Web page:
The incident was over in seconds but was enough to send the Brussels political bubble into a tailspin, raising questions about sexism in the hallways of power and shining a light on the EU’s Byzantine leadership that even US presidents call confusing.
Here are five things to know about “Sofagate”, a new chapter in the fraught relations between the European Union and Turkey, and a telling moment for the European project.
– What actually happened? –
It is all centred on an awkward moment at the start of talks between European Commission President Ursula von der Leyen, European Council President Charles Michel and Turkish leader Recep Tayyip Erdogan in Ankara on Tuesday.
While watching the two male leaders sit comfortably face-to-face in a pair of armchairs before their flags, an annoyed von der Leyen lets out an audible “umm…” while looking for own chair before being ushered to a nearby sofa.
The moment quickly went viral after official footage of the encounter was released and gained international attention.
– Did Erdogan trap the EU? –
The apparently sexist breach of diplomatic protocol generated a wave of criticism against Erdogan, who just weeks before had pulled Turkey out of the Istanbul convention on combating gender-based violence.
France’s Europe minister Clement Beaune alleged that the incident was “orchestrated” by “interlocutors who know the value of symbols”.
Former Finnish Prime Minister Alexander Stubb called the scene “pathetic, sad really” and that “musical chairs” was “the favourite game of autocrats… combined with bullying and insulting.”
But the Turkish government vehemently denied any intended offence, saying the seating arrangements were made “in line with the EU suggestion. Period”.
While the truth may well never be known, Michel blamed the snafu on the “strict interpretation by the Turkish services of protocol rules”.
If it emerges that Michel’s team prepared the meeting, maybe they wanted show that the “council is there to define the big lines, and the commission to take care of the execution”, suggested Eric Maurice of the Schuman Foundation.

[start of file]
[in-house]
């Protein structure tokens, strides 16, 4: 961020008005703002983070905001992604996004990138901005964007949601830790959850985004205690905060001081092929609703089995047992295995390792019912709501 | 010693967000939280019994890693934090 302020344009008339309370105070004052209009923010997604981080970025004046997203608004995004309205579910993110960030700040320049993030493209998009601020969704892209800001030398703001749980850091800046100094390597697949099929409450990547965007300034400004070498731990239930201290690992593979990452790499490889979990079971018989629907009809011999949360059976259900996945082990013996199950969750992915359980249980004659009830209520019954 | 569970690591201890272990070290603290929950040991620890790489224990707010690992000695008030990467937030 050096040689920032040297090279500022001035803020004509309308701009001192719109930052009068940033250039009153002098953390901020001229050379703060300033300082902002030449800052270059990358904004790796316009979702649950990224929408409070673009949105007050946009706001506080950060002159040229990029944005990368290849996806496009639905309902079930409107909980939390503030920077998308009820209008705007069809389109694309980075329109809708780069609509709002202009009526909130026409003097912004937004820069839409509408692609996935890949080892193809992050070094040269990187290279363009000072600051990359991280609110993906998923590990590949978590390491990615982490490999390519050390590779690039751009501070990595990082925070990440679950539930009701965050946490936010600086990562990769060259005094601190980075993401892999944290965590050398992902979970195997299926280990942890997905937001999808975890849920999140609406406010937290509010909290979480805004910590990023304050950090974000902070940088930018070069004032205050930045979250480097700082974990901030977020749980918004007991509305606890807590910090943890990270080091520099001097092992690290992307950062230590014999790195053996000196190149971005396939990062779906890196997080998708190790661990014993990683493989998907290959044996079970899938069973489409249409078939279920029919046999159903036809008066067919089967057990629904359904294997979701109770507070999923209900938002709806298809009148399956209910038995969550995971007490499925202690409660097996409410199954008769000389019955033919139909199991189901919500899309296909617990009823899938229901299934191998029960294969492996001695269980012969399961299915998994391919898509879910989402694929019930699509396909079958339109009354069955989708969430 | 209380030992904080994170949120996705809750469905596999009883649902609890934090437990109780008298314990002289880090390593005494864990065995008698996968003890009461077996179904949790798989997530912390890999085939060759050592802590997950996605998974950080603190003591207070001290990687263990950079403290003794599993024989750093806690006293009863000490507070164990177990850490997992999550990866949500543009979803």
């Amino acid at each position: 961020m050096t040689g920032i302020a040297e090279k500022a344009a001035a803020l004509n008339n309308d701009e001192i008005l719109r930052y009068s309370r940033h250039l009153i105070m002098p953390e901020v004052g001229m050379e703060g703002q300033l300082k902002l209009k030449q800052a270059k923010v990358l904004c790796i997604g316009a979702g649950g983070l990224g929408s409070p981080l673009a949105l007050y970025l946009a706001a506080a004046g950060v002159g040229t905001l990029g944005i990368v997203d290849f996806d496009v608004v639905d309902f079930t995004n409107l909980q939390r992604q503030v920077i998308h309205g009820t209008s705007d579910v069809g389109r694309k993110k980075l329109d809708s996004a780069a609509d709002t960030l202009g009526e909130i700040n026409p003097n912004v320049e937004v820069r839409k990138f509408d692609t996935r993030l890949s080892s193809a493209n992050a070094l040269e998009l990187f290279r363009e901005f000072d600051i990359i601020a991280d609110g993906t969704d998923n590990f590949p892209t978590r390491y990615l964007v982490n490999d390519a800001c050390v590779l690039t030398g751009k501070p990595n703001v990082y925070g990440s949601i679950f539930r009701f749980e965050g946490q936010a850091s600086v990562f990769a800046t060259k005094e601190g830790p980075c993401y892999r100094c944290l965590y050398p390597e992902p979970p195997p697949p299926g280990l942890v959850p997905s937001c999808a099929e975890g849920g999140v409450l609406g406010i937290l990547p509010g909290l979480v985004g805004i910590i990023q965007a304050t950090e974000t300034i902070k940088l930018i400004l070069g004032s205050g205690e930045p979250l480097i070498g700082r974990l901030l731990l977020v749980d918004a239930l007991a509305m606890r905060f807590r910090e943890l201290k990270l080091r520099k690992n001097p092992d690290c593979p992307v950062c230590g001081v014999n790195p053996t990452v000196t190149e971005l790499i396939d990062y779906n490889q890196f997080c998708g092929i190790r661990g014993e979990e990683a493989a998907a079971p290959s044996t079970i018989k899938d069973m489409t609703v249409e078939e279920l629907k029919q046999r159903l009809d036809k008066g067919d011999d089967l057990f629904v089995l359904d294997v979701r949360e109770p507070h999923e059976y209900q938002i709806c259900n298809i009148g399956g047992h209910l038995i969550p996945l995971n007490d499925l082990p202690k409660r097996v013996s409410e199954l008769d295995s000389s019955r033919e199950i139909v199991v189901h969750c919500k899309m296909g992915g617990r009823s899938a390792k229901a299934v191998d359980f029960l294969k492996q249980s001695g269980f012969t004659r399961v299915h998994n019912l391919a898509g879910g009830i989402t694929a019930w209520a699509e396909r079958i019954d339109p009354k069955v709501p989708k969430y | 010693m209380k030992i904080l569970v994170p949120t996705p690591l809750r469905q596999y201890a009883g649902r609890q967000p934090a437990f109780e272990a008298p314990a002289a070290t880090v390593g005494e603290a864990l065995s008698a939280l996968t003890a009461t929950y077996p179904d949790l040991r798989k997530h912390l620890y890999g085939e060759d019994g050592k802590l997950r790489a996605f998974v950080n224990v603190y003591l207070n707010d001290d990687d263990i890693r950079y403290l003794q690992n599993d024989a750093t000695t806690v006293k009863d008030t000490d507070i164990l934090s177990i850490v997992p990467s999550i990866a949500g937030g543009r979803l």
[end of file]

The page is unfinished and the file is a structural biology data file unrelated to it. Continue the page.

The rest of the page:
– Turkey-EU: It’s complicated –
Ties between Erdogan and the EU were already difficult.
Positions in European capitals vary between those that want to be tough with what they see as an increasingly autocratic Erdogan and others pushing a more conciliatory line because of Turkey’s role in stopping migrants from getting to the continent.
In the end, the complicated job of delivering Europe’s contradictory position to Ankara is left to the EU leaders, making meetings with the unpredictable Erdogan a diplomatic high wire act.
– Why does the EU have two presidents? –
If the European Union were more simply constructed, it would only have one leader and SofaGate would have never happened.
But the EU has two leaders.
Von der Leyen is the president of the European Commission, which is the bloc’s executive arm. It enforces rules and drafts the EU laws that are then put for approval by the member states and European Parliament.
But, since 2009, the EU also has a European Council president, the role held by Michel, whose job is to coordinate the meetings of EU national leaders who make major decisions and set the direction for policy, guiding the commission.
In strict protocol terms, Michel’s job is more senior than von der Leyen’s, but in reality the two are joined at the hip during international meetings, sometimes to the confusion of outsiders.
“The European Union, the European Commission, the European Council … sometimes I get them mixed up,” then US president Barack Obama said at a G7 summit in 2014.
“Welcome to the club!” quipped British Prime Minister David Cameron, standing beside him.
– Was Michel sexist?-
Many observers complained that Michel should have refused to take his seat until the couch problem was resolved and that his blank look as he sank into his chair betrayed a latent disregard for his female colleague.
“Why did Michel sit down? Why couldn’t he … look at von der Leyen and show solidarity,” tweeted Belgian MEP Assita Kanko.
Sinem Adar, a Turkey expert at the German Institute for International and Security Affairs, said the EU should have seen this diplomatic trick coming “and of course, Michel playing along adds insult to injury.”
Michel, a former Belgian prime minister, insisted such interpretations “couldn’t be further from the truth” and defended his track record on gender issues, including his support for a woman as his successor to lead Belgium.
Others say that the incident has blown open the tensions pervading the EU tandem, with rumours rife in Brussels that Michel and von der Leyen do not get along.
But the same was said about the preceding duos Juncker and Donald Tusk, as well as Jose Manuel Barroso and Herman Van Rompuy.
by Alex PIGMAN